ACA

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Basics of the nation’s new healthcare law

 

 

 

 

 

 

 

By Dr. Dionne Hart, MD

What is the law known as “Obamacare” or the Affordable Care Act (ACA)? In March 2010, President Barack Obama signed into law the Patient Protection and Affordable Care Act of 2010 and the Health Care and Education Reconciliation Act of 2010 that collectively reform healthcare access.  

What is the mandatory insurance provision? By 2014, most U.S. citizens and legal residents are required to obtain minimal essential health insurance coverage or pay a penalty or $95 per year or one percent of income, whichever is greater. The penalty will increase to $325 per year or two percent by 2015 and $695 or 2.5 percent by 2016. Continue Reading →

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Is President Obama a ‘lame duck’?

You be the judge
 
In the last 20 days, discussion on both the left and the right has been about the failures of the Affordable Care Act (ACA), the real name of what both sides call “Obamacare,” long a term of pride for Democrats and one of derision for Republicans, and now one of confusion for both. With the elections of 2014 and 2016 looming, both parties are nervous, with the most scared trying to summarize it all in the term “lame duck.” This is another way for both sides to not address the problems they fear: health care, education, housing, immigration, foreign affairs, entitlement programs, etc. “Lame duck” won’t work. Obama has the courage and determination to persevere. One of two things will happen to the ACA: (1) repealed and replaced, or (2) kept but greatly modified. Continue Reading →

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Sebelius and Holder address NAACP convention — Speeches focused on Zimmerman verdict, Affordable Care Act, voting rights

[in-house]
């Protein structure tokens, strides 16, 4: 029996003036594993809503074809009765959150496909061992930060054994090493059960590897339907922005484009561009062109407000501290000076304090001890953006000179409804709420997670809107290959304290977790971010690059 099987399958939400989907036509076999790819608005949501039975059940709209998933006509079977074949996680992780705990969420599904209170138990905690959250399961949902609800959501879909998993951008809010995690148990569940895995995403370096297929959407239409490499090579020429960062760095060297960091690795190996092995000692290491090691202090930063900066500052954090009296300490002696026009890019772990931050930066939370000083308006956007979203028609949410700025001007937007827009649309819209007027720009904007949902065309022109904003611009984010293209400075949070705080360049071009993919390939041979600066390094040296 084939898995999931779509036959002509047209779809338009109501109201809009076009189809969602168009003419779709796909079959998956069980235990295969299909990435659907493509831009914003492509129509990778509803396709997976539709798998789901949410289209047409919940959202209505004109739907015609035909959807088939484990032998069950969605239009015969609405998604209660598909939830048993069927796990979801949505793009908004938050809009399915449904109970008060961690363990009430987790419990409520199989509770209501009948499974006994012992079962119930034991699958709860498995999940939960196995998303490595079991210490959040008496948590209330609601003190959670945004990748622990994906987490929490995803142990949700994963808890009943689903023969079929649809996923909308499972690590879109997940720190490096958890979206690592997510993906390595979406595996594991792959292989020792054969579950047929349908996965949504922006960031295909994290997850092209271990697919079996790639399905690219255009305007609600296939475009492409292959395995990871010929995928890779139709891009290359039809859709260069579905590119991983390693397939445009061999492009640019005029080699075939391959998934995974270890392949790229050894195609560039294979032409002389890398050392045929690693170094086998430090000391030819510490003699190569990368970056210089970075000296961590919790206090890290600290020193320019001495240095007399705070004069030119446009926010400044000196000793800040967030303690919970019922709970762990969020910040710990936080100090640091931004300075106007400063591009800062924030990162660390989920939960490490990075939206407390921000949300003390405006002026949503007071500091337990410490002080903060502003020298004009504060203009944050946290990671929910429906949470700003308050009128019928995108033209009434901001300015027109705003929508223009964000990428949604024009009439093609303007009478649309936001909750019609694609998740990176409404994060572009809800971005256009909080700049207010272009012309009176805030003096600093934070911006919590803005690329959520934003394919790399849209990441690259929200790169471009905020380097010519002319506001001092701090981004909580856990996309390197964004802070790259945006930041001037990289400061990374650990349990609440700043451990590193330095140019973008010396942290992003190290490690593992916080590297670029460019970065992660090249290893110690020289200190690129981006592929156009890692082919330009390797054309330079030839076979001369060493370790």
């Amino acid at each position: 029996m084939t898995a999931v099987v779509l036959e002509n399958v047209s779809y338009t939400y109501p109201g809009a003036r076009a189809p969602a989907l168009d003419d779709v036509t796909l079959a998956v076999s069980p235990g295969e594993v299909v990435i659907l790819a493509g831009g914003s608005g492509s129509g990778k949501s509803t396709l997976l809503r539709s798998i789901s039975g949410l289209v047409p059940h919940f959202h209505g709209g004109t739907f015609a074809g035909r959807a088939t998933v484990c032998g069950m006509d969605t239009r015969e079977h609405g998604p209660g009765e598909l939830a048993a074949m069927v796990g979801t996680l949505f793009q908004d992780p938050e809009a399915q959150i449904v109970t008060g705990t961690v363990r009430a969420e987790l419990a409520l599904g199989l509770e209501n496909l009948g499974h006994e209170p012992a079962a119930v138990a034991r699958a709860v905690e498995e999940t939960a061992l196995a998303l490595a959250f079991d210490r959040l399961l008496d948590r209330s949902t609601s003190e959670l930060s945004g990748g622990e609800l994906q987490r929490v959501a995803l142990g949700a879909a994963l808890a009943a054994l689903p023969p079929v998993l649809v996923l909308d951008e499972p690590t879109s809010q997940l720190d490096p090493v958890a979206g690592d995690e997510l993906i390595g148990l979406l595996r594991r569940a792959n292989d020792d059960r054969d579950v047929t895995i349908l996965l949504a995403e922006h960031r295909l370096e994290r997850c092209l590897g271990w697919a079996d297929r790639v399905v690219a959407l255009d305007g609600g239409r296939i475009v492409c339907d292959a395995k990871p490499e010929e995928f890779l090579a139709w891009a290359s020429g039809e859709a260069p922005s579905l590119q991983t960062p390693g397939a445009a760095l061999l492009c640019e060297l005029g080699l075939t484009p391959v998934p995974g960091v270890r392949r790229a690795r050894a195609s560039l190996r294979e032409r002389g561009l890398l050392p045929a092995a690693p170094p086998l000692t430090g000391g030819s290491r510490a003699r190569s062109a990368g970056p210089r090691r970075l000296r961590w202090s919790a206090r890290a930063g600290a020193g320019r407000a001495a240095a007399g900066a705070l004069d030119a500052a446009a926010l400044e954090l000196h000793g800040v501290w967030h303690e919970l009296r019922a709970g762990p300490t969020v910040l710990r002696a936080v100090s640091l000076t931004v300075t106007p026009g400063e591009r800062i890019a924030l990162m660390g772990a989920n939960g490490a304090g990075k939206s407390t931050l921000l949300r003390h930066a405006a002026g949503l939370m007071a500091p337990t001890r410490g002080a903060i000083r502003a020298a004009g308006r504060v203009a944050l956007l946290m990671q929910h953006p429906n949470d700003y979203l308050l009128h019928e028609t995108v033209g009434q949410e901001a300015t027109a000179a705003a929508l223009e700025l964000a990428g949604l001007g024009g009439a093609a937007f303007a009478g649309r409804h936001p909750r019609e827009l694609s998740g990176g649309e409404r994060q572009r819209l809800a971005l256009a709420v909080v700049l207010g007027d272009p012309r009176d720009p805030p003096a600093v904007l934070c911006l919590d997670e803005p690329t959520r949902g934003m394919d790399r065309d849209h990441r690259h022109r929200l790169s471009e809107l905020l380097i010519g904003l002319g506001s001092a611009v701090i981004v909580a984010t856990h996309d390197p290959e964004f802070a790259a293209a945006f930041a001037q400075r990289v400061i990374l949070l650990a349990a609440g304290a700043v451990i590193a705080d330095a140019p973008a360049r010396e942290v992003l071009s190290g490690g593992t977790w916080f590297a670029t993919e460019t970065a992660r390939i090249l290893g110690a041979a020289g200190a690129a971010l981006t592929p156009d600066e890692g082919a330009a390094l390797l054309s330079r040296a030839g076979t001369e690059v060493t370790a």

By Charles Hallman

Staff Writer

 

 

In light of the recent George Zimmerman not-guilty verdict, both U.S. Attorney General Eric Holder and Health and Human Services Secretary Kathleen Sebelius last week stressed the importance of civil rights during their scheduled appearances at the NAACP national convention in Orlando, Fla. The attorney general called for “a respectful, responsible dialogue about issues of justice and equality.”

“The death of Trayvon Martin was a tragedy for his family, but also for our country,” Sebelius pointed out. “So are the tragedies of all the children we have lost because of gun violence before and since Trayvon was killed.” She and Holder spoke separately to the NAACP July 16, three days after the Zimmerman trial ended on July 13. “Across America, diverse groups of citizens, from all races, backgrounds and walks of life are instead overwhelmingly making their voices heard” in disagreeing with the verdict, said Holder. “I hope that we will continue to approach this necessarily difficult dialogue with the same dignity that those who have lost the most — Trayvon’s parents — have demonstrated throughout the last year, and especially over the past few days.”